Economist Talks About What’s in Store for the Future of the Construction Market

May 6th, 2010 by Editor

Is the construction industry ready for a rebound? That was question posed to economists on May 4 during a market insights webcast organized by Reed Construction Data, the Associated General Contractors of America (AGC) and the American Institute of Architects. While there are definitely rough patches ahead, overall, economists had a positive perspective on the future.

“I’m delighted to have some good economic news, if not for non-residential construction,” said Ken Simonson, chief economist for AGC. He said real GDP has grown for the third straight quarter by 3.2 percent.

“This would have been a much bigger figure except there were declines in private non-residential, residential and public construction spending,” sais Simonson. “I am concerned that those trends will continue for quiet a while longer. It’s not all bad news, though.”

Simonson said there have been broad improvements in the overall economy outside of investment and structures.

“Yesterday the bureau of economic analysis told us that personal income increased again in March by 3/10 of a percent and personal consumption expenditures increased by 6/10 a percent. These are important indicators for future construction demand, but right now non-residential is still seeing huge vacancy rates, and very low effective rents for developer financed categories. Public construction is burdened by the downturn that’s continuing in state and local revenues, even though the Stimulus legislation has provided some help.”

Looking at the Stimulus bill, Simonson estimated $135 billion in spending from the law. “That sounds like it should be enough to boost construction spending, but it has been rather slow, other than the highway portion,” he said.

Some tax changes have also been helpful in boosting spending. “In November, for example, the homebuyer tax credit was extended through April. Another provision that was extended and may also be expanded further was the Build America Bonds. These enabled states to reduce their costs of borrowing and in some cases increase the amount of construction they have done,” Simonson said.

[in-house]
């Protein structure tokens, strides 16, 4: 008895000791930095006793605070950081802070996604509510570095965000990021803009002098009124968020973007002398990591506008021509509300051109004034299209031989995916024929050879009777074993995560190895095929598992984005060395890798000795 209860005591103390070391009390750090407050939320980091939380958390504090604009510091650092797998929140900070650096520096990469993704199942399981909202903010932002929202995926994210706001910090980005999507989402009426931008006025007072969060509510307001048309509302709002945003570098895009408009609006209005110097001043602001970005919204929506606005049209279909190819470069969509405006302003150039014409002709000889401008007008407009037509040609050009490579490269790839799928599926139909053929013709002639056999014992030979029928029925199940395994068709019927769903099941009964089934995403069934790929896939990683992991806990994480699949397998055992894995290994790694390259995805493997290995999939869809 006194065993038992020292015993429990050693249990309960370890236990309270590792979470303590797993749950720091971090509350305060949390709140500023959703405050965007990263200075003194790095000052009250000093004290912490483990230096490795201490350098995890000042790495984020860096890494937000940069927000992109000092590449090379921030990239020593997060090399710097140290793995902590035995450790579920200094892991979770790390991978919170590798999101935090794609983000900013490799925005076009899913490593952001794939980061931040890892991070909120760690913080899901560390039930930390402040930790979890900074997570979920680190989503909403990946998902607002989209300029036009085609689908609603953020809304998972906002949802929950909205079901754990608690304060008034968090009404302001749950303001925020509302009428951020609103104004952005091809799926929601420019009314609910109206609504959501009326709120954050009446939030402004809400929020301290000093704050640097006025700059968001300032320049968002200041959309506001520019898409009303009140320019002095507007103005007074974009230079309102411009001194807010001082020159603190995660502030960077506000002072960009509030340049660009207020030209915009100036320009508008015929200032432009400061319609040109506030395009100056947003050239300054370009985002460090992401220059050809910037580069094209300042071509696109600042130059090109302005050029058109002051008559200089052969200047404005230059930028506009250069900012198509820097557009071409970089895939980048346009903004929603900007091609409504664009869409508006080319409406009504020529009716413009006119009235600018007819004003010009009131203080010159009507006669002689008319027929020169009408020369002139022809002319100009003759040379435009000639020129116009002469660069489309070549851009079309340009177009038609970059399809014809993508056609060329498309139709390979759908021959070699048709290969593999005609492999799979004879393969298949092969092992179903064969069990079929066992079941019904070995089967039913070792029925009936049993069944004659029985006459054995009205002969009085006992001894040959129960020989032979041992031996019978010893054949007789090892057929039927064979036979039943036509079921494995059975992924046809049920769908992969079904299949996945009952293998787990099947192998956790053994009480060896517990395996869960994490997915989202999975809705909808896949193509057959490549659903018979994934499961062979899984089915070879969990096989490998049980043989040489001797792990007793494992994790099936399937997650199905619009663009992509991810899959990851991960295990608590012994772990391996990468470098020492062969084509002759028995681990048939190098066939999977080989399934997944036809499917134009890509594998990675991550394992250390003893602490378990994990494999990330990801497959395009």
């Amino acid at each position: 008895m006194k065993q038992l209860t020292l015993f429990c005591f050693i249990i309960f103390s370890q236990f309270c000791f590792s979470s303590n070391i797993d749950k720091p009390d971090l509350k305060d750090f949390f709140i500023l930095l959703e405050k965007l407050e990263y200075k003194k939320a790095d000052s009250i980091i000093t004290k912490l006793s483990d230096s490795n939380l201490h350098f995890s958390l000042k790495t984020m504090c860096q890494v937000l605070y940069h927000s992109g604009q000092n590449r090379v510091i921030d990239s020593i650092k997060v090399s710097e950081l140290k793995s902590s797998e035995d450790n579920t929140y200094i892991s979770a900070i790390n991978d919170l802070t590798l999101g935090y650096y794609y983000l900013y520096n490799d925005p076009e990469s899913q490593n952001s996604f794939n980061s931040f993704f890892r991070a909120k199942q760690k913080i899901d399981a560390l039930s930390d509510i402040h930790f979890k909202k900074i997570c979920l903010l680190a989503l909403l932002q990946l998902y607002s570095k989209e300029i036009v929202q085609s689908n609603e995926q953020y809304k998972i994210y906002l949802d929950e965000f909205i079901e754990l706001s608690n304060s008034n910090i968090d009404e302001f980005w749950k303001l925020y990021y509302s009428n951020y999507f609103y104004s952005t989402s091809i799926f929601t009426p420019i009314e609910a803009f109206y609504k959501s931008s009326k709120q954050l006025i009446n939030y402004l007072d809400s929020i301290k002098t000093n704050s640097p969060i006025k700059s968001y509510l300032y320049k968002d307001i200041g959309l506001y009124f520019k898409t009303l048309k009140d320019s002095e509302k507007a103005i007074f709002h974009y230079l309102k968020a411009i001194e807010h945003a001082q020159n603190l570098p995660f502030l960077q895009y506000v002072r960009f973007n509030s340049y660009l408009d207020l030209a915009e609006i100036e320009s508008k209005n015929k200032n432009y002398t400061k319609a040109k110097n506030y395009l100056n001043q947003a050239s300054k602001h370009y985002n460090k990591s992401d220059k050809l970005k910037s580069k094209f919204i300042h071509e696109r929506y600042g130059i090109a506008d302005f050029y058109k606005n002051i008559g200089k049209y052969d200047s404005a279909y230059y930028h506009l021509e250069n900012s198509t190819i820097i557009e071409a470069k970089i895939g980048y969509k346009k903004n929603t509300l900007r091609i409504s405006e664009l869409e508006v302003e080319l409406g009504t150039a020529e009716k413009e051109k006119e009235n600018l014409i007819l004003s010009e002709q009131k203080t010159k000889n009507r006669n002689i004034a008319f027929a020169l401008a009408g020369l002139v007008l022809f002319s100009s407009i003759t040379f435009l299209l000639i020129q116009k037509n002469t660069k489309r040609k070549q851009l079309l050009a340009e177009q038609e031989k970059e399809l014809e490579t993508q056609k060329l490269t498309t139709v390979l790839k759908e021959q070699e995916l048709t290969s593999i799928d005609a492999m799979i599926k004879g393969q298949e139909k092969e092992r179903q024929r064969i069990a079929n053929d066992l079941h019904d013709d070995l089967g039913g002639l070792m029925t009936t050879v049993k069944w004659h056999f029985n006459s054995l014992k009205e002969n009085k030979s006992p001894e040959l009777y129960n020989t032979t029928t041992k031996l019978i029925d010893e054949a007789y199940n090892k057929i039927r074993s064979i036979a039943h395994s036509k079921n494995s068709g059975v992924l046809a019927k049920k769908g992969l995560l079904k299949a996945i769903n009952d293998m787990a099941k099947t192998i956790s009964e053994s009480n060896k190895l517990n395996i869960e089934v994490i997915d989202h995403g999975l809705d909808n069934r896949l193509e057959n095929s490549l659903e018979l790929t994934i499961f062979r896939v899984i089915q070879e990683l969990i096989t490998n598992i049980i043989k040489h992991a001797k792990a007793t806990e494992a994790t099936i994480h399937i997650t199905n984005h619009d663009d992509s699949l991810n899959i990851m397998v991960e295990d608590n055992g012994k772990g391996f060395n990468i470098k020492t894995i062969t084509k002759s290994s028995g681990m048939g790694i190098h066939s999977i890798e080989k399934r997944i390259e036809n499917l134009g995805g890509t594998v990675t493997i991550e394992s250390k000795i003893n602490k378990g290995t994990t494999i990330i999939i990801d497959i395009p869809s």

Simonson posed the question: Has the Stimulus been enough to keep construction spending up? His answer: No.

“Total construction spending through February dropped 13 percent of seasonally adjusted annual rate. Of that, private non-res construction fell by 24 percent and public construction by 5 percent. In spite of the Stimulus coming through it shows how big a drag spending cuts have been,” said Simonson.

On the other hand, he pointed out that private residential construction finally leveled off last spring.

“It’s now up on a year over year basis for the first time in four years,” said Simonson who explained that residential can be looked at in three parts.

“The new single family is on an upturn with ten straight months of increases in spending; even improvements to existing single family, which has bobbed up and down, are solidly in the plus territory; new multi-family investments are still tumbling at a 52 percent rate,” said Simonson, who added, “The trend is strongly upward for single family and down for multi family.”

Looking at non residential, this is mostly a “big negative.” Combining public and private non residential, the total decline from February 2009 to 2010 was 16 percent.

In terms of construction employment, jobs have been lost almost everywhere as only North Dakota and Arkansas added jobs in the past year, and those were less than 1 percent—100 jobs in North Dakota and 300 in Arkansas. The rest of the country lost anywhere from 3 percent to 11 percent of its construction employment.

Looking ahead, Simonson said building construction will have another bad year. Non-residential spending will be about 0 to –5 percent; residential will be up 5 to 10 percent, though multi-family will stay down; and total construction spending is expected to be between -4 and +2 percent.

For 2011, though, Simonson expects construction spending will be positive for the first time in five years.

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